Two weeks after the vote: the outlook for the UK's creative and technology industries

Published

07 July 2016

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We've spoken to the big global acquirers and these are the top-line responses on the impact of Brexit...

As the dust cloud from the referendum result continues to billow out across the globe, entrepreneurs in the UK are asking themselves what this means for their businesses; for the M&A plans of potential strategic partners; and for the UK’s status as a global hub for creativity and technology. 

 

M&A: the underlying drivers remain the same

None of the major acquirers that we have spoken to have indicated any major change to their M&A strategy. However, an economic downturn might impact agencies' own performance, which in turn could impact the volume of M&A. If recession bites and performance deteriorates, willingness to sell and attractiveness of targets might be damaged. But we're not there currently, and without the global pressures of 2008, any downturn could be short term and offset by advantages elsewhere (e.g. a weak Sterling fuelling investment and the profits of some sectors).

 

Digital disruption and the constant reinvention of communications disciplines will continue unabated. For the companies that service the communications and customer engagement needs of global brands, the innovation needed to meet these challenges at speed requires M&A. As a result, M&A in the creative industries has in recent years seen high levels of activity and prices for key assets that are well above long term averages.

 

The strategic drivers of this M&A activity will not be affected by Brexit and the UK remains a centre for creative innovation and talent. [testimonial]

 

Although the same strategic drivers for M&A remain, as businesses are priced on financial performance, lower confidence in client spend may make buyers cautious and push risk onto sellers. This is commonly reflected in lower up-front payments, with more value deferred based on future financial performance. However, with increasing numbers of buyers in the market from Asia and the US, this has the potential to self-correct with a weaker Pound and fewer willing sellers leading to increased competition for key assets.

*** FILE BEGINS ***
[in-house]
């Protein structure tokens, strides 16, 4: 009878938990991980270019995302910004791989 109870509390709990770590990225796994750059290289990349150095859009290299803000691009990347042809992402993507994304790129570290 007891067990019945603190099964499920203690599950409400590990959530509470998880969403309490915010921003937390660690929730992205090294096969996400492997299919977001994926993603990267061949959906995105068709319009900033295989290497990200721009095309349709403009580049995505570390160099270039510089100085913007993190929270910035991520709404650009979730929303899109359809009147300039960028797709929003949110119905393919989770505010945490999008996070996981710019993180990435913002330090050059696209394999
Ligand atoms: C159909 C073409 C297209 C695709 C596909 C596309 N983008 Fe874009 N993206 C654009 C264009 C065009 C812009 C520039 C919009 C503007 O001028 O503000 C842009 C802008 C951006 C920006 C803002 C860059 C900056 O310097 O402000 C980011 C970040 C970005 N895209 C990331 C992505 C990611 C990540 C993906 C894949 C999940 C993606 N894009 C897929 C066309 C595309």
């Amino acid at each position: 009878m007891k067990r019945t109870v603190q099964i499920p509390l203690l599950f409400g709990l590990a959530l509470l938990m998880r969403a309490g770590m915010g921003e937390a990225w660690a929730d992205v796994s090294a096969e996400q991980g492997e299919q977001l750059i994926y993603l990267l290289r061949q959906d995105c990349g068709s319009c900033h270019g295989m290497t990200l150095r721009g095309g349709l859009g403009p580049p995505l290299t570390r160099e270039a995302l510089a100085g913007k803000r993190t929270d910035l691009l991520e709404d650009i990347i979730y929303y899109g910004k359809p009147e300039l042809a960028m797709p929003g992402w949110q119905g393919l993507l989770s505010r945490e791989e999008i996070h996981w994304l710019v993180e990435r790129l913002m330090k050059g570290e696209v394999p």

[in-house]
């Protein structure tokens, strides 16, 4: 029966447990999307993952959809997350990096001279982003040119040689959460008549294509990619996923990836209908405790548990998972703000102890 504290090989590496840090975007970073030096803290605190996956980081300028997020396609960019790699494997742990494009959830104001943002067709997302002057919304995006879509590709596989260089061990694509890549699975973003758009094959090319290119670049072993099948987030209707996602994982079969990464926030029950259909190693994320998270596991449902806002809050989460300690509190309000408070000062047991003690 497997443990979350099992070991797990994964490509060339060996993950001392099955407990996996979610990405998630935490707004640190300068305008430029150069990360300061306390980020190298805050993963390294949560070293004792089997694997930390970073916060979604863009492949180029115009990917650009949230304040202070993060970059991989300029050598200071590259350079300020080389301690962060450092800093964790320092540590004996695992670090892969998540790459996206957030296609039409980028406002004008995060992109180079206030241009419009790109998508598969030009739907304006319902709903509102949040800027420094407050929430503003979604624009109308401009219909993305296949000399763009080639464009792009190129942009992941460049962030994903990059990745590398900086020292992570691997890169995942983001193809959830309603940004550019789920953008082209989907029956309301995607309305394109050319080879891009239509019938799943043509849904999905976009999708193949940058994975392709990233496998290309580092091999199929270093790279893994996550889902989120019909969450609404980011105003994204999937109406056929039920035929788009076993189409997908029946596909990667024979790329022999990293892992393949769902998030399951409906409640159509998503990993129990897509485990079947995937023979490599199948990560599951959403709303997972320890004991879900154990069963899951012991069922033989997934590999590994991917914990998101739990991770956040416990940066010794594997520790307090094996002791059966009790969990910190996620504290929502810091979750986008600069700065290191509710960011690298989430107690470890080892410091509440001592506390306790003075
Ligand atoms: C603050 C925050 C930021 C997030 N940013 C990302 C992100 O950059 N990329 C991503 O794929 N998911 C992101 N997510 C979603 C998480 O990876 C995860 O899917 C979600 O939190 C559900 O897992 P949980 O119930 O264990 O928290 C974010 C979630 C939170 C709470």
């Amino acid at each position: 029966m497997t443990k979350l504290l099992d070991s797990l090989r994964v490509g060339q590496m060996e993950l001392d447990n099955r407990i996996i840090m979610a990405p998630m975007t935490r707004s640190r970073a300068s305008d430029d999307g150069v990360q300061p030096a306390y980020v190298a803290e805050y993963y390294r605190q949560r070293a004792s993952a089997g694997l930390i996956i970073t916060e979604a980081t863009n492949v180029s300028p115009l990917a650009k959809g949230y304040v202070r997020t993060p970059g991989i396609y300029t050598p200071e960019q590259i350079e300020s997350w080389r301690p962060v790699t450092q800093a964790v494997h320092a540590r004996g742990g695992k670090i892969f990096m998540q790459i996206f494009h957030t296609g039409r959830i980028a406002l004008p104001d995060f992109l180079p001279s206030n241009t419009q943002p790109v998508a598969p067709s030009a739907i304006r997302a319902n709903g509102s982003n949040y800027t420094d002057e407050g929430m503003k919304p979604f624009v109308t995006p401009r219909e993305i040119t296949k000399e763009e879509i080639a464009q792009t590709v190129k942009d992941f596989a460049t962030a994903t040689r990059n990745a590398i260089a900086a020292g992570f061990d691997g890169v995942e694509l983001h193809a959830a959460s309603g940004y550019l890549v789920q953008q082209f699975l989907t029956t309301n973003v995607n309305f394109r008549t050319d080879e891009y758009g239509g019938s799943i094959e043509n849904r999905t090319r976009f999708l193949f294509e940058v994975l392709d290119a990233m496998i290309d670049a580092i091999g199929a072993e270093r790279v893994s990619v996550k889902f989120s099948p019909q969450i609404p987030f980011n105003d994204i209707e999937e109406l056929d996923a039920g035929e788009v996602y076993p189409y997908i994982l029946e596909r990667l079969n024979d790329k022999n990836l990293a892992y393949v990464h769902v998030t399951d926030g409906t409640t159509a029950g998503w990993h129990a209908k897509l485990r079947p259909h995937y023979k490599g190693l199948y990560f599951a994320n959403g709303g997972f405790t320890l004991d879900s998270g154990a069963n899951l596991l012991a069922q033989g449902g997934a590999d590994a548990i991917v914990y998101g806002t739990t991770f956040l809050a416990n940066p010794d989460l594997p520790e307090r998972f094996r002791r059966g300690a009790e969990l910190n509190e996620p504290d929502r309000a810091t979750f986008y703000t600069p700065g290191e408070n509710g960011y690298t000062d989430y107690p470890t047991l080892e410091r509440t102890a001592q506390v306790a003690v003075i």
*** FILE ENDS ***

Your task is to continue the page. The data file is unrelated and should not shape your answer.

Uncertainty is the new norm, but right now it's business as usual

It could be many months, possibly years, before we will see a return to pre-referendum levels of business confidence in the UK. Whilst leaving the EU may have little or no direct impact on the trade of many creative and technology businesses, uncertainty surrounding the macroeconomic outlook is likely to lead to more cautious corporate decision-making in the medium term. This in turn will impact the businesses that rely on visibility of corporate marketing budgets for their own financial forecasting and growth planning. But we have been here before and once entrepreneurs adapt their mind-set to the new world order, stability will return. 

 

Investment in talent is critical

Longer term, other European cities may seek to capitalise on the UK’s reduced European role and attract key talent away from the UK – especially the young who may see themselves as global citizens. Culture and purpose need reinforcement and investment in challenging times. In a climate of nationalism, it will be critical to pay attention to diversity and upholding your values.

 

Talent should remain a strategic imperative and entrepreneurs should continue to map their talent needs and invest in order to ride out the short term insecurity. Ignore the political mire and reach out to European colleagues; start fresh initiatives – creativity transcends borders and tariffs do not apply. 

 

UK still has plenty to offer on the world stage

As the world’s fifth largest economy by GDP; an outward-looking approach (historically, at least); and with a rich heritage in creative talent, the UK still has everything to play for.  Like SI Partners, many of our clients have looked beyond the UK to the US, EMEA, APAC and LATAM for global client relationships. It is these relationships rather than the nature of the UK’s relationship with the EU that will determine the long term relevance and success of the UK’s creative and technology industries.

 

This is an artificially created period of uncertainty, not a strategic shift in the market. The UK’s creative and technology businesses have long earned a place on the global stage through enormous ingenuity, creativity and talent. In our experience, the market is driven by strategic need, so great businesses that invest in talent and produce industry-leading products & services will continue to attract interest from investors, strategic partners and acquirers. A global outlook, agility, positivity and investment in talent will enable the UK’s businesses to weather the storm.